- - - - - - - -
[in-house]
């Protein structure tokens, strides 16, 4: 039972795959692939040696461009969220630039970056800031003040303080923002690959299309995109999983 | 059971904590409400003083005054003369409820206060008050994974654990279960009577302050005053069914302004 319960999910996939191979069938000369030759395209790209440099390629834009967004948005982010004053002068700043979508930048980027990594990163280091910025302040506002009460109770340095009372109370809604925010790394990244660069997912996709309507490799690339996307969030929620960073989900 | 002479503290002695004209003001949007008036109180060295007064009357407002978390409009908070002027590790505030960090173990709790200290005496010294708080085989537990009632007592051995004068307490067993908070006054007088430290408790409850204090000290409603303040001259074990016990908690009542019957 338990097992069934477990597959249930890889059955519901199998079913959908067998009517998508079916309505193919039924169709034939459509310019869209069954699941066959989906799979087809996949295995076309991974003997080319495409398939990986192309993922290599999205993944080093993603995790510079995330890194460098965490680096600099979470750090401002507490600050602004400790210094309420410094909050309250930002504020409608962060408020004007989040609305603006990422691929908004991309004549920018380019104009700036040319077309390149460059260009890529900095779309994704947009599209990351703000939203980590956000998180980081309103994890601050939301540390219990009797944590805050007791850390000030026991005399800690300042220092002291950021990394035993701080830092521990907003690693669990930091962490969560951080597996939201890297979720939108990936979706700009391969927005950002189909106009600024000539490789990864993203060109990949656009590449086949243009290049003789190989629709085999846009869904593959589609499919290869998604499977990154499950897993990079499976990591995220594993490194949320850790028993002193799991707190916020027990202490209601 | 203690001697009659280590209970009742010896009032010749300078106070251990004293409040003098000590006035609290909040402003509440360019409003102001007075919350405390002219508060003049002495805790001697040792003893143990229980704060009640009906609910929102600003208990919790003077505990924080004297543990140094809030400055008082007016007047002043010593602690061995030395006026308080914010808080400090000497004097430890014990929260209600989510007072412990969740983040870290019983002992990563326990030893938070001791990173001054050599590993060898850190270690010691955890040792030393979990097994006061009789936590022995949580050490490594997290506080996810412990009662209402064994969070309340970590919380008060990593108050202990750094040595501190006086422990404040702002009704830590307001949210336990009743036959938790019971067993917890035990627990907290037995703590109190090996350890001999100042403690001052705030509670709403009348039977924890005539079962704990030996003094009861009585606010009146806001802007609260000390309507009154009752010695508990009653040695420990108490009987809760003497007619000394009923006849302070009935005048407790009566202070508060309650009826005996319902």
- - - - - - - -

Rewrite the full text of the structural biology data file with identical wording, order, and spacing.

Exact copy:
[in-house]
């Protein structure tokens, strides 16, 4: 039972795959692939040696461009969220630039970056800031003040303080923002690959299309995109999983 | 059971904590409400003083005054003369409820206060008050994974654990279960009577302050005053069914302004 319960999910996939191979069938000369030759395209790209440099390629834009967004948005982010004053002068700043979508930048980027990594990163280091910025302040506002009460109770340095009372109370809604925010790394990244660069997912996709309507490799690339996307969030929620960073989900 | 002479503290002695004209003001949007008036109180060295007064009357407002978390409009908070002027590790505030960090173990709790200290005496010294708080085989537990009632007592051995004068307490067993908070006054007088430290408790409850204090000290409603303040001259074990016990908690009542019957 338990097992069934477990597959249930890889059955519901199998079913959908067998009517998508079916309505193919039924169709034939459509310019869209069954699941066959989906799979087809996949295995076309991974003997080319495409398939990986192309993922290599999205993944080093993603995790510079995330890194460098965490680096600099979470750090401002507490600050602004400790210094309420410094909050309250930002504020409608962060408020004007989040609305603006990422691929908004991309004549920018380019104009700036040319077309390149460059260009890529900095779309994704947009599209990351703000939203980590956000998180980081309103994890601050939301540390219990009797944590805050007791850390000030026991005399800690300042220092002291950021990394035993701080830092521990907003690693669990930091962490969560951080597996939201890297979720939108990936979706700009391969927005950002189909106009600024000539490789990864993203060109990949656009590449086949243009290049003789190989629709085999846009869904593959589609499919290869998604499977990154499950897993990079499976990591995220594993490194949320850790028993002193799991707190916020027990202490209601 | 203690001697009659280590209970009742010896009032010749300078106070251990004293409040003098000590006035609290909040402003509440360019409003102001007075919350405390002219508060003049002495805790001697040792003893143990229980704060009640009906609910929102600003208990919790003077505990924080004297543990140094809030400055008082007016007047002043010593602690061995030395006026308080914010808080400090000497004097430890014990929260209600989510007072412990969740983040870290019983002992990563326990030893938070001791990173001054050599590993060898850190270690010691955890040792030393979990097994006061009789936590022995949580050490490594997290506080996810412990009662209402064994969070309340970590919380008060990593108050202990750094040595501190006086422990404040702002009704830590307001949210336990009743036959938790019971067993917890035990627990907290037995703590109190090996350890001999100042403690001052705030509670709403009348039977924890005539079962704990030996003094009861009585606010009146806001802007609260000390309507009154009752010695508990009653040695420990108490009987809760003497007619000394009923006849302070009935005048407790009566202070508060309650009826005996319902």